The liver is an organ located in the upper right section of your abdomen, situated just below the diaphragm and above the stomach. Liver cancer can develop when abnormal cell growth occurs in this vital organ. Interestingly, this condition is more commonly diagnosed in men than in women. On World Hepatitis Day, let's explore the intricate world of liver health.
The liver, approximately the size of an American football, plays a crucial role in digesting food and detoxifying the body. To safeguard your liver, it's essential to limit alcohol consumption and maintain a healthy weight, as these measures can significantly reduce your risk of developing liver cancer.
According to research published in the World Cancer Research Journal, the standardized incidence of liver cancer stands at 10.1 cases per 100,000 people, with a higher incidence among males (15.3) than females (5.3). The most alarming mortality rates are observed in East Asian countries, with a standardized mortality rate of 9.5 per 100,000 people (14.3 in males and 5.1 in females).
Liver cancer comes in two primary forms: primary and secondary. Primary liver cancer originates within the liver itself, whereas secondary liver cancer spreads from other parts of the body.
When focusing on primary liver cancer, there are three predominant types:
Hepatocellular carcinoma (HCC): This is the most prevalent type, accounting for nearly all liver cancer cases.
Intrahepatic cancer (IHC): A subtype of cholangiocarcinoma, IHC affects the bile ducts within the liver and represents approximately 10% to 20% of all primary liver cancer cases.
Angiosarcoma: This rare type, comprising about 1% of primary liver cancer cases, initiates in the blood vessel lining within the liver and may affect other organs.
Symptoms of liver cancer may not manifest during its early stages, but as the disease progresses, the following symptoms can develop:
Unintentional weight loss.
Upper abdominal pain.
Nausea and vomiting.
General weakness and fatigue.
Jaundice is characterized by yellowing of the skin and the whites of the eyes.
Pale, chalky stools.
Dr. Shubham Vatsya, a gastroenterologist at GastroLiver.Care in Delhi, explains, "Common symptoms of liver cancer in men include jaundice, weight loss, reduced appetite, and pain in the upper right abdomen."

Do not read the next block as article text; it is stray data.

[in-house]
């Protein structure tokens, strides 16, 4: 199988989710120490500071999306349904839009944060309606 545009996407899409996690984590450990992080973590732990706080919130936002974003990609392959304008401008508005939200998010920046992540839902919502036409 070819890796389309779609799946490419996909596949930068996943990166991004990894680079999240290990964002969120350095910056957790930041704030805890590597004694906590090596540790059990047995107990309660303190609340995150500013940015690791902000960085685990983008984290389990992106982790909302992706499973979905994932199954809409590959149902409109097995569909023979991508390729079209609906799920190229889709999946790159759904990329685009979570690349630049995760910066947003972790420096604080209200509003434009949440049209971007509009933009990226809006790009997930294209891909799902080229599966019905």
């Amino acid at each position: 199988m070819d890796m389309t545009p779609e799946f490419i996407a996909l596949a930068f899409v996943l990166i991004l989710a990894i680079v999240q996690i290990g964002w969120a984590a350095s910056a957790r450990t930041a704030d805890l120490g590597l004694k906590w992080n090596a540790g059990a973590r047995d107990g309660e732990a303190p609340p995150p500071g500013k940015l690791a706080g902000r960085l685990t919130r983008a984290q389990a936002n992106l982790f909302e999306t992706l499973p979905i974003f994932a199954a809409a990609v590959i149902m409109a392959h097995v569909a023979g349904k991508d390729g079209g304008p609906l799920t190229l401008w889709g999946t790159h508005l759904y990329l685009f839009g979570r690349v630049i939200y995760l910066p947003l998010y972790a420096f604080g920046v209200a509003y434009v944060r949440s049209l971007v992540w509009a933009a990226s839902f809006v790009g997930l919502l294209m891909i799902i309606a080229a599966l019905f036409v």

Liver cancer is not as common as some other types of cancer, but its incidence is steadily rising. Several risk factors can contribute to its diagnosis in men, including:
Age: It is more prevalent in older men.
Prolonged heavy alcohol consumption: Binge drinking over an extended period increases the risk.
Smoking: Smoking is a known risk factor.
Aflatoxin exposure: Aflatoxin, a toxic substance produced by certain molds that can grow on peanuts, grains, and corn, is a risk factor, though food-handling regulations in the United States limit exposure.
Anabolic steroid use: Long-term use of anabolic steroids, a type of synthetic testosterone, can increase the risk of liver cancer.
It's essential to proactively make lifestyle changes to reduce the risk of liver cancer. Cutting back on alcohol consumption, quitting smoking, maintaining a healthy weight through regular exercise, and adopting a low-carbohydrate diet can significantly contribute to a healthier liver and reduce the likelihood of liver cancer. In the event of a liver cancer diagnosis, seeking the right treatment with the guidance of a healthcare professional is crucial. Moreover, staying connected with friends and family and joining a support group can provide essential emotional support.
Dr. Vatsya emphasizes, "You can prevent liver cancer by avoiding alcohol, maintaining a normal body weight, regular exercise, adopting a low-carbohydrate diet, and practicing monogamy."
Written by: Deepti Dogra
Edited by: Aniket Joshi